NEW YORK (CNNMoney.com) -- The U.S. Securities and Exchange Commission warned investors Thursday to beware of a group calling itself "U.S. Securities and Equities Administration."
The entity, which also identifies as "U.S. Securities Administration" or the "U.S. Securities Bureau," is not an United States government agency and is not associated with the actual Securities and Exchange Commission, the SEC said.
While the group has not yet been officially accused of illegal activity, regulators suspect it may be involved in a so-called advance-fee fraud.
The SEC said it "appears" the entity may be requesting up-front fees to remove restrictions on shares of stock that investors own. It may also ask for money to release funds purportedly being held by the government on investors' behalf.
Based on conversations with investors, the SEC said the group may be based in Boston. Online, the group has a website at www.gov.ussea.us. Though there is an official-looking seal, the only contact information listed is an e-mail address. The group did not immediately respond to an e-mail requesting comment.
In a mission statement posted on the site, the USEA said it's "major policy" is to supervise and implement "all federal securities laws which are related to Mergers and Acquisitions."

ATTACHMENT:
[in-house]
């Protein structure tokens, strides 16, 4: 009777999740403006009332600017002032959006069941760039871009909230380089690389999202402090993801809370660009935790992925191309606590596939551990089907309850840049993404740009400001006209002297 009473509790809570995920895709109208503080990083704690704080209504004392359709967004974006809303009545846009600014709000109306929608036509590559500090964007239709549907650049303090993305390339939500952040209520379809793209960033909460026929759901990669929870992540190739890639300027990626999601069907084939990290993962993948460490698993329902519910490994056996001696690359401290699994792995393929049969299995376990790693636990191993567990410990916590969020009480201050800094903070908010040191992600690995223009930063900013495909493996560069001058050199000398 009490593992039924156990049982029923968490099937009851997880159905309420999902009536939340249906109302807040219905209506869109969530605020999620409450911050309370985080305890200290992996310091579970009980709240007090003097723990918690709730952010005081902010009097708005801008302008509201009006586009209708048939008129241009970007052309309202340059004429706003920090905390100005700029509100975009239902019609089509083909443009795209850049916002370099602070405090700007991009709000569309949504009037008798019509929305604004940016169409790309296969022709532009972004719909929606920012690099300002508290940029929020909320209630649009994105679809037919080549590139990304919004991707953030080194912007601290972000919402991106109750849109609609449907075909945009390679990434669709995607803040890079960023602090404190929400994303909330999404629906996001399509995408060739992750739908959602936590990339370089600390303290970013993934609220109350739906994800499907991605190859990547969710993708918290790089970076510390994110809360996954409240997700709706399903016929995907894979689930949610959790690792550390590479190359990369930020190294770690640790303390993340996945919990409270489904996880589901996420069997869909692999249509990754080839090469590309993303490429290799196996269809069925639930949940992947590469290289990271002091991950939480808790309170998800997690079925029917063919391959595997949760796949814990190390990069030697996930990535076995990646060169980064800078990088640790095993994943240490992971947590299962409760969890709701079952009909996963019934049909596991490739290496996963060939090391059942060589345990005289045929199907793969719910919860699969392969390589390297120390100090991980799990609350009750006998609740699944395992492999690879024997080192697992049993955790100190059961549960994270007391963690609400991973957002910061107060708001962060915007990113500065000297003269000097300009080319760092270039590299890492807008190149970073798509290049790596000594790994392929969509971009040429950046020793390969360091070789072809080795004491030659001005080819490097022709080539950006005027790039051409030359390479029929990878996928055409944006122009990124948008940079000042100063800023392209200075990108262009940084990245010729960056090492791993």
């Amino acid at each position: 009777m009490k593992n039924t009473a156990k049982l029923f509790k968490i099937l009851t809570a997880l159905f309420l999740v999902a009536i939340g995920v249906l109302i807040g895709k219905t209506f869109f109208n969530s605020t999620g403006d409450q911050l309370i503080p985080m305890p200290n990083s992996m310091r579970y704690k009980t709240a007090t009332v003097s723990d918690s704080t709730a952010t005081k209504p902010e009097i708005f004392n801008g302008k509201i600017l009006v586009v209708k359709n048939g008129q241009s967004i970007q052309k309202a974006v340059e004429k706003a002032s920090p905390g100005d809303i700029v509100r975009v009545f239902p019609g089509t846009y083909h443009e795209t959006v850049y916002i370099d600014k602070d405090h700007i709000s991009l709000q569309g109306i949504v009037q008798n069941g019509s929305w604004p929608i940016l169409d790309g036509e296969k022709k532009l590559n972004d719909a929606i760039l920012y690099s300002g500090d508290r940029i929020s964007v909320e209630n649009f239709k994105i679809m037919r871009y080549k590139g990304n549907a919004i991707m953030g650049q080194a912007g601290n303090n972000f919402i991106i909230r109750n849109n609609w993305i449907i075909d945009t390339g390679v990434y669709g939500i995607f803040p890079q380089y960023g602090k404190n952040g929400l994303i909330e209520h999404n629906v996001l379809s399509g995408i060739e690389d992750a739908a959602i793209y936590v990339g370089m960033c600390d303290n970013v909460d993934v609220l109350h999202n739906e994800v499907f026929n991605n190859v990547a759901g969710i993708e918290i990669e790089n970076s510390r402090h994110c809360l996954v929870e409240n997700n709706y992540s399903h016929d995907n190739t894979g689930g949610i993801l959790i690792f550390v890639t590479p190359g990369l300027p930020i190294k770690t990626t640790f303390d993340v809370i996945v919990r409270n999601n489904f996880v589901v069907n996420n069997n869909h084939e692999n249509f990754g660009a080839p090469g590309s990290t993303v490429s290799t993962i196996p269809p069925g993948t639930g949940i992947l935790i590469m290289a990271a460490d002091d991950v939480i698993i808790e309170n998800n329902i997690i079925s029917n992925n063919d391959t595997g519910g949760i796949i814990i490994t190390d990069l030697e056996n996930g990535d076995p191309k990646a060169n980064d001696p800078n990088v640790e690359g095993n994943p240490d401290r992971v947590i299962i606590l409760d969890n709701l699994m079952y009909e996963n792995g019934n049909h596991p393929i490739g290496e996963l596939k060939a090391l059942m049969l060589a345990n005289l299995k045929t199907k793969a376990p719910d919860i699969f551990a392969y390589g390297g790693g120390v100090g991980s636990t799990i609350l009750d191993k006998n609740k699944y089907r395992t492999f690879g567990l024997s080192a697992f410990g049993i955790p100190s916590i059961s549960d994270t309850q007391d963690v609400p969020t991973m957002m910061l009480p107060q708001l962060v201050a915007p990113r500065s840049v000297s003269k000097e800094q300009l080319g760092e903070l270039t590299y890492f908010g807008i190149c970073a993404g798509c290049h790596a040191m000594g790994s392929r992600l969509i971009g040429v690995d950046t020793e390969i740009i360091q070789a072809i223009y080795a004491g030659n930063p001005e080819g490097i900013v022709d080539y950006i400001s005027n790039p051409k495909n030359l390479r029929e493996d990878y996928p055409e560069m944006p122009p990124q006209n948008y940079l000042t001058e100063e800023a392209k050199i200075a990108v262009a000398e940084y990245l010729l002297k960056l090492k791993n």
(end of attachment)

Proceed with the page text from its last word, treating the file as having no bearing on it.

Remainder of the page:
The group promotes "correct and appropriate information," according to the statement. It is also interested in "protecting the interests of the investors while interacting with corporate and legal organizations they meet and get involved during the process."
The statement goes on to assert that "reliability and ethical premises are the basics of a respectable and serious market development." As a final thought, the statement says "fraudulent activities damage not only the integrity of the market, but also destroy client's trust."
By contrast, the mission of the actual SEC is in part "to protect investors, maintain fair, orderly, and efficient markets, and facilitate capital formation."
The SEC has identified a number of ongoing investment scams in which con artists have used the names of real SEC employees to trick victims into sharing access to their brokerage accounts or revealing private information. In some cases, the SEC said, victims have even sent perpetrators money and other assets.
The SEC said one of the main characteristics of such scams is the use of Web sites and e-mail addresses ending in ".us" or ".org" and containing ".gov" in the middle of the domain address.
Herbalife shares tumble after the maker of nutritional supplements reports earnings that fall short of analysts' estimates. More
New annual report from U.S. government shows the long-term prognosis for Medicare has improved thanks to slower health spending, while the outlook for Social Security remains unchanged. More
Online dating site OkCupid found its users were more likely to have conversations when it told them they were more compatible than in reality. More
Actor-founded This Bar Saves Lives had Hollywood connections, but learned Start-Up 101 the hard way. More
Steve Mason, a pastor from California, inherited more than $100,000 in student loan debt when his 27-year-old daughter died suddenly in 2009. With interest and late penalties, the debt has since ballooned to $200,000. More